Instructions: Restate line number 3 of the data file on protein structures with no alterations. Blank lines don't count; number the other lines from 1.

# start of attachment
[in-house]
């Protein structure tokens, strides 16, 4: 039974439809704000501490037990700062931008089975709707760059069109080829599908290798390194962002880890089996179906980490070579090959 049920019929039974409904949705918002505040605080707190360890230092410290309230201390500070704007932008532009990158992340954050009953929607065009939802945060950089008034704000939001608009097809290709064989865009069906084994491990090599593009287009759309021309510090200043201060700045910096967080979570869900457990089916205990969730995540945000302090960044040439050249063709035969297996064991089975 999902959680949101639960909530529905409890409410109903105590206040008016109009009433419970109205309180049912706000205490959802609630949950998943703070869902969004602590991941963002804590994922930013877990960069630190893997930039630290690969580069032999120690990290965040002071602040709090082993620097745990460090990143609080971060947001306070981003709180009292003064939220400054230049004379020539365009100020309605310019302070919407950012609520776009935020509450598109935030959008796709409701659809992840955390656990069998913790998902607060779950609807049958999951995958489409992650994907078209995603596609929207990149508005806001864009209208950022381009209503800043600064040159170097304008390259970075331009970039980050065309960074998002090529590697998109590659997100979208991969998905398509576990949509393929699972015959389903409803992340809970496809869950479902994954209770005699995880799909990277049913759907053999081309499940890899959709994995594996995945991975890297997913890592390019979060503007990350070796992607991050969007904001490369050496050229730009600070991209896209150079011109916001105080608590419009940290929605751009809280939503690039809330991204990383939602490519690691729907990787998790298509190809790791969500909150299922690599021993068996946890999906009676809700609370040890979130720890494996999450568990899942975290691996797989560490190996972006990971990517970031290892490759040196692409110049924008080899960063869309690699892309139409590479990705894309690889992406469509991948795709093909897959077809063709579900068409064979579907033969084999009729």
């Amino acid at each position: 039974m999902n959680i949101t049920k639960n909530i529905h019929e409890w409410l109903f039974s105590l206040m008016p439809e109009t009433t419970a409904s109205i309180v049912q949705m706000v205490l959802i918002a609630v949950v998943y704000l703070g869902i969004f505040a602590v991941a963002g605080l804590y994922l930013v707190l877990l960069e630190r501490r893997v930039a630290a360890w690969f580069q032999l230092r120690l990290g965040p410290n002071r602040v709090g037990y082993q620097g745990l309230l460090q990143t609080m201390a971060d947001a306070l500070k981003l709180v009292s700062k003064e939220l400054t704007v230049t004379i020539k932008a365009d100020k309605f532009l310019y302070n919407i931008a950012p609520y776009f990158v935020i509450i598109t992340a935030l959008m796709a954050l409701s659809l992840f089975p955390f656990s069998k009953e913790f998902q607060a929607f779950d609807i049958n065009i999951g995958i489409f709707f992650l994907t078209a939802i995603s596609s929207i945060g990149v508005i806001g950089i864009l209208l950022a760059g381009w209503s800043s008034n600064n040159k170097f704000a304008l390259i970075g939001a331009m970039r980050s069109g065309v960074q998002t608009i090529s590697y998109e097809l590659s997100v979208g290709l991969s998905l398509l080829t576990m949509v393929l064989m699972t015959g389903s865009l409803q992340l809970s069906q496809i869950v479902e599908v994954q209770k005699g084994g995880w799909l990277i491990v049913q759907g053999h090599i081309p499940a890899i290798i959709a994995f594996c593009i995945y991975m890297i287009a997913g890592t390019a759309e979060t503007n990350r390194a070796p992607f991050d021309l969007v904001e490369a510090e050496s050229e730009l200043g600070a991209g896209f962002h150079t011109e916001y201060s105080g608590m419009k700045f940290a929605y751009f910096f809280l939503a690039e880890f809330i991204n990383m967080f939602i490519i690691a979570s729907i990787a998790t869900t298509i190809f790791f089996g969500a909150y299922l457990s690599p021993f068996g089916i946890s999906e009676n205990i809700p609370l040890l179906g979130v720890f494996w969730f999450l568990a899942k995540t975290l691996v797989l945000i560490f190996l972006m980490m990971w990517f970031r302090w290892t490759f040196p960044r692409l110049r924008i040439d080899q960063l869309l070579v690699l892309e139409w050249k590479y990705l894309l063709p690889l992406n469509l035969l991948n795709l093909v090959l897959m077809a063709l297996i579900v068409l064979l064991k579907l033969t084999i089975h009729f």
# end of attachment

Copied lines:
């Amino acid at each position: 039974m999902n959680i949101t049920k639960n909530i529905h019929e409890w409410l109903f039974s105590l206040m008016p439809e109009t009433t419970a409904s109205i309180v049912q949705m706000v205490l959802i918002a609630v949950v998943y704000l703070g869902i969004f505040a602590v991941a963002g605080l804590y994922l930013v707190l877990l960069e630190r501490r893997v930039a630290a360890w690969f580069q032999l230092r120690l990290g965040p410290n002071r602040v709090g037990y082993q620097g745990l309230l460090q990143t609080m201390a971060d947001a306070l500070k981003l709180v009292s700062k003064e939220l400054t704007v230049t004379i020539k932008a365009d100020k309605f532009l310019y302070n919407i931008a950012p609520y776009f990158v935020i509450i598109t992340a935030l959008m796709a954050l409701s659809l992840f089975p955390f656990s069998k009953e913790f998902q607060a929607f779950d609807i049958n065009i999951g995958i489409f709707f992650l994907t078209a939802i995603s596609s929207i945060g990149v508005i806001g950089i864009l209208l950022a760059g381009w209503s800043s008034n600064n040159k170097f704000a304008l390259i970075g939001a331009m970039r980050s069109g065309v960074q998002t608009i090529s590697y998109e097809l590659s997100v979208g290709l991969s998905l398509l080829t576990m949509v393929l064989m699972t015959g389903s865009l409803q992340l809970s069906q496809i869950v479902e599908v994954q209770k005699g084994g995880w799909l990277i491990v049913q759907g053999h090599i081309p499940a890899i290798i959709a994995f594996c593009i995945y991975m890297i287009a997913g890592t390019a759309e979060t503007n990350r390194a070796p992607f991050d021309l969007v904001e490369a510090e050496s050229e730009l200043g600070a991209g896209f962002h150079t011109e916001y201060s105080g608590m419009k700045f940290a929605y751009f910096f809280l939503a690039e880890f809330i991204n990383m967080f939602i490519i690691a979570s729907i990787a998790t869900t298509i190809f790791f089996g969500a909150y299922l457990s690599p021993f068996g089916i946890s999906e009676n205990i809700p609370l040890l179906g979130v720890f494996w969730f999450l568990a899942k995540t975290l691996v797989l945000i560490f190996l972006m980490m990971w990517f970031r302090w290892t490759f040196p960044r692409l110049r924008i040439d080899q960063l869309l070579v690699l892309e139409w050249k590479y990705l894309l063709p690889l992406n469509l035969l991948n795709l093909v090959l897959m077809a063709l297996i579900v068409l064979l064991k579907l033969t084999i089975h009729f």